All new buildings need to be Net Zero Carbon ready by 2030, meaning that they are designed with a minimum impact on carbon emissions during their lifetime, including carbon emissions from the manufacturing of materials.
Unfortunately, we have a long way to go. However, the rallying cry for action is strong and growing. Europe needs a true energy efficiency first approach with the renovation of the existing building stock at its core.
We have a window of opportunity right now. The REPowerEU plan points squarely at energy efficiency as one of the main building blocks of energy independence. At the same time, vast sums of money have been put aside for the renovation of buildings as part of national recovery and resilience plans.
These need to be made into concrete projects and be accompanied by powerful legislative frameworks that will help achieve our ambitions and unlock societal, environmental and economic benefits.
We need to make sure that the revisions currently on the legislative table—the European Performance of Buildings Directive and the Energy Efficiency Directive—create the most ambitious platform for impact and success.
Part of that concerns rethinking how we build and renovate, by focusing on a more sustainable and holistic approach to buildings, including making improvements to them, like creating healthy indoor climates.
If we succeed in this, then we could possibly help to ensure a resilient and sustainable future for Europe, while also keeping EU citizens healthy, happy and exposed to indoor environments in which they can thrive.
It is my hope that tackling the climate inside our buildings might become as important a battle as the one needed outside them. It is definitely a battle worth fighting for because buildings are a necessary part of the equation to help solve climate change. •
If you have a thoughtful response to the opinions expressed here or if you have an idea for a thought leadership article regarding an aspect of the global energy transition, please send a short pitch of 200 words outlining your thoughts and credentials to: firstname.lastname@example.org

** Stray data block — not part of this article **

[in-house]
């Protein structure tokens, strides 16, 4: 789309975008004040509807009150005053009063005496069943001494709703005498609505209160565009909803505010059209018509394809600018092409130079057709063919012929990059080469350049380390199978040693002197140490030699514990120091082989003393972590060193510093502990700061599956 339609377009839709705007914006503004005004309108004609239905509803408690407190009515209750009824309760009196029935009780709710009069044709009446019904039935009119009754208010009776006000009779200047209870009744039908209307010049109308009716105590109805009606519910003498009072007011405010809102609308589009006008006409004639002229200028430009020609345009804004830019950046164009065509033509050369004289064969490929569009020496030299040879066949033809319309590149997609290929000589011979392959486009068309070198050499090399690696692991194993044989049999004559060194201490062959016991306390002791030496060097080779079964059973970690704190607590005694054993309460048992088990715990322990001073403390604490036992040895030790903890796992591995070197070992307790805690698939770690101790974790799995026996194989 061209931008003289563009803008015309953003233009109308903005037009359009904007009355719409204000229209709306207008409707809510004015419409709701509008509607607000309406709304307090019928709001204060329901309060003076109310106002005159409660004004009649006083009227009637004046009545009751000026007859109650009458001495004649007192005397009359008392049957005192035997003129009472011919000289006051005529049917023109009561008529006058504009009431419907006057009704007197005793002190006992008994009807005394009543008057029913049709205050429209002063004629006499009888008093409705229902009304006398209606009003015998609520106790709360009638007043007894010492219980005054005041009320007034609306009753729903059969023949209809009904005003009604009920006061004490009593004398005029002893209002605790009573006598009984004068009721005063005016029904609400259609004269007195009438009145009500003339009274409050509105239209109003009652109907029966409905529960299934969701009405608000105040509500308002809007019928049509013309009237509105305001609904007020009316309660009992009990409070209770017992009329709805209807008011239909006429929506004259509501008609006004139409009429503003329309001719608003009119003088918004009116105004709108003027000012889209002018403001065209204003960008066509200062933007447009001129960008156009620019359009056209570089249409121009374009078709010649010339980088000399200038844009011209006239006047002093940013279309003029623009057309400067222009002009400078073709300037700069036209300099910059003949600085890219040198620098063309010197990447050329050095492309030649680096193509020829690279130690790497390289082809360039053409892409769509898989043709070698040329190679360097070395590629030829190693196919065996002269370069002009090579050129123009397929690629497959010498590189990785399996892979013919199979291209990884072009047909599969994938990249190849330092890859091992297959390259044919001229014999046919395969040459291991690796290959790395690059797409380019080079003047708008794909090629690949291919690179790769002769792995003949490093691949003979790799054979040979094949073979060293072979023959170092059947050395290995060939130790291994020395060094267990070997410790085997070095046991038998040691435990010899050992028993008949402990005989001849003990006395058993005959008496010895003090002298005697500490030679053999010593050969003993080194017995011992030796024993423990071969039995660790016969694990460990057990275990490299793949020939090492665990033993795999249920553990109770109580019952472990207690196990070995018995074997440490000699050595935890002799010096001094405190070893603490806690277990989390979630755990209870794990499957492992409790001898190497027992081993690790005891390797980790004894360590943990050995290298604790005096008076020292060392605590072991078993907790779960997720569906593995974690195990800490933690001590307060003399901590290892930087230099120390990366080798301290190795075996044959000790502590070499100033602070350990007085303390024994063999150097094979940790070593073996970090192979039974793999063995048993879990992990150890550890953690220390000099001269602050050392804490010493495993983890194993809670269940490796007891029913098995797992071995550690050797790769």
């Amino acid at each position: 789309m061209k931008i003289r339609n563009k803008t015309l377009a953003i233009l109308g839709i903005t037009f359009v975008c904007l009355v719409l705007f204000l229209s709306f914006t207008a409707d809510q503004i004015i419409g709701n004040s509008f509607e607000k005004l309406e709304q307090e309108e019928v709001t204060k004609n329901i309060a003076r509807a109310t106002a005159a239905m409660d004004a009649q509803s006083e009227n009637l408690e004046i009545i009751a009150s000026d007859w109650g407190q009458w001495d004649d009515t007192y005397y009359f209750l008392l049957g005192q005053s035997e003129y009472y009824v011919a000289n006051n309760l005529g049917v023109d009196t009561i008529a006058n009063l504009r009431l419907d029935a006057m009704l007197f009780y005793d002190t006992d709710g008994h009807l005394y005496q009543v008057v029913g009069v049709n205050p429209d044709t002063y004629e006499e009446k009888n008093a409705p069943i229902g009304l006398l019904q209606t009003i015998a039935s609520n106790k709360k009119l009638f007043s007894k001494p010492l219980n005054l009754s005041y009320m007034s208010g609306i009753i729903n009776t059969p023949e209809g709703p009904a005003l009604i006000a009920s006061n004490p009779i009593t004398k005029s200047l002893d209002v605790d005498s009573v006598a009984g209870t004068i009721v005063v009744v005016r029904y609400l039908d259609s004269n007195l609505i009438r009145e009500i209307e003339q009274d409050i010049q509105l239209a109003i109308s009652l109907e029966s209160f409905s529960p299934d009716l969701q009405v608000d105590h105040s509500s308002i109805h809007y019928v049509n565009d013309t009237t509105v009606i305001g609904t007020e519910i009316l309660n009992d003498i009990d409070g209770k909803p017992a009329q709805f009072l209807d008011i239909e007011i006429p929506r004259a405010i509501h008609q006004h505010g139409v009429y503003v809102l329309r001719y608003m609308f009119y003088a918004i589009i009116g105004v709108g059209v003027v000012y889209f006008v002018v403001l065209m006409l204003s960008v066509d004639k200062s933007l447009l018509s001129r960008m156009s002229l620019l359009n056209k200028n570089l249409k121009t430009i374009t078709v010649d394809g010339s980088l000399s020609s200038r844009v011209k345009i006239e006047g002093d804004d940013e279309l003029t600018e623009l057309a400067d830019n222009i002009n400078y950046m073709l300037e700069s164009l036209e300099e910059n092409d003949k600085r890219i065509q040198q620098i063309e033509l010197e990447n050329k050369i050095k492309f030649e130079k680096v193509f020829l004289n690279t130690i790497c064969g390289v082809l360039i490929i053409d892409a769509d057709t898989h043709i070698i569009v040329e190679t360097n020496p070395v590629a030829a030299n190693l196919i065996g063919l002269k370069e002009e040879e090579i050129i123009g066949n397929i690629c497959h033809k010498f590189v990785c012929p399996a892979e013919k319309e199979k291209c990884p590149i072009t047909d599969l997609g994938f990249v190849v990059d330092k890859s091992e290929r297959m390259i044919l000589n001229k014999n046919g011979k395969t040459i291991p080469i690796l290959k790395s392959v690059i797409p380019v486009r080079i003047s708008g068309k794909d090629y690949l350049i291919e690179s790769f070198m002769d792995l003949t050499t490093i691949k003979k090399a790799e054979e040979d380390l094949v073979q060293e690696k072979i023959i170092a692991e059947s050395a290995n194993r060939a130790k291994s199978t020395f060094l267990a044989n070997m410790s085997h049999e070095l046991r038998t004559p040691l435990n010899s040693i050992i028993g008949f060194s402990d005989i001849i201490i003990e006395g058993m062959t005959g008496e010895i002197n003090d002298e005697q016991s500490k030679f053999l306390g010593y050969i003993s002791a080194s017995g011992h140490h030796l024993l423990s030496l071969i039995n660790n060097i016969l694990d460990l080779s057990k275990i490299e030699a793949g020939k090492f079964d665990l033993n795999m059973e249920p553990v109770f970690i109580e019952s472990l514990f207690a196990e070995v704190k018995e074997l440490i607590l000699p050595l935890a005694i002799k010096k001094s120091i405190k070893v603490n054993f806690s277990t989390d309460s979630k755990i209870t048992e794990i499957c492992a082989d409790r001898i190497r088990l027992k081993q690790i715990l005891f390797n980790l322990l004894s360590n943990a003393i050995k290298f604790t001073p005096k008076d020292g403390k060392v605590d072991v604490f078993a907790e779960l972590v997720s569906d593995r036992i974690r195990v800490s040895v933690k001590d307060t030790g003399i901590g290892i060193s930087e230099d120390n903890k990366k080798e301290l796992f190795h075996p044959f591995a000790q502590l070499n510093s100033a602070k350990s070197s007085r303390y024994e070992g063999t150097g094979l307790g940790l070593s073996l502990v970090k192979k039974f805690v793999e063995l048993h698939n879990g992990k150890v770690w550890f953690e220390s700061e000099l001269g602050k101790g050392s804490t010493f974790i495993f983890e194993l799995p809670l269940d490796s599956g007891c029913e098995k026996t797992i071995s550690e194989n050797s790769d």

As governments across Europe attempt to deal with the economic and social impacts of coronavirus and how and when to end strict confinement measures, the time is right to invest to ensure every person can live in a healthy, connected and sustainable home, argues Davide Cannarozzi, CEO and Founder of GNE Finance
California’s policies on the decarbonisation of buildings can become a model of what works in a thriving economy and what measures should be adopted more broadly in the US and beyond
Building design is key to reducing demand for energy guzzling air conditioning
Reducing the amount of energy we use is a key part of cutting emissions by 2050, but asking people to be more frugal could be challenging in a society that prizes consumption. Getting incentives right can shift attitudes
Due to the high degree of fragmentation, investing in energy efficiency at scale is notoriously difficult. But with specialised investment teams and innovative financing structures, the sector can present a highly attractive opportunity for institutional investors, says Alexander Hunzinger from SUSI Partners
Sudden spikes in the cost of energy have pushed energy efficiency higher up the public and political agenda. Building renovations can be costly, but there could be ways of making energy efficiency itself more efficient
Research from Heat Roadmap Europe and others shows the path ahead to bring the heating and cooling sector in line with the commitments of the Paris climate agreement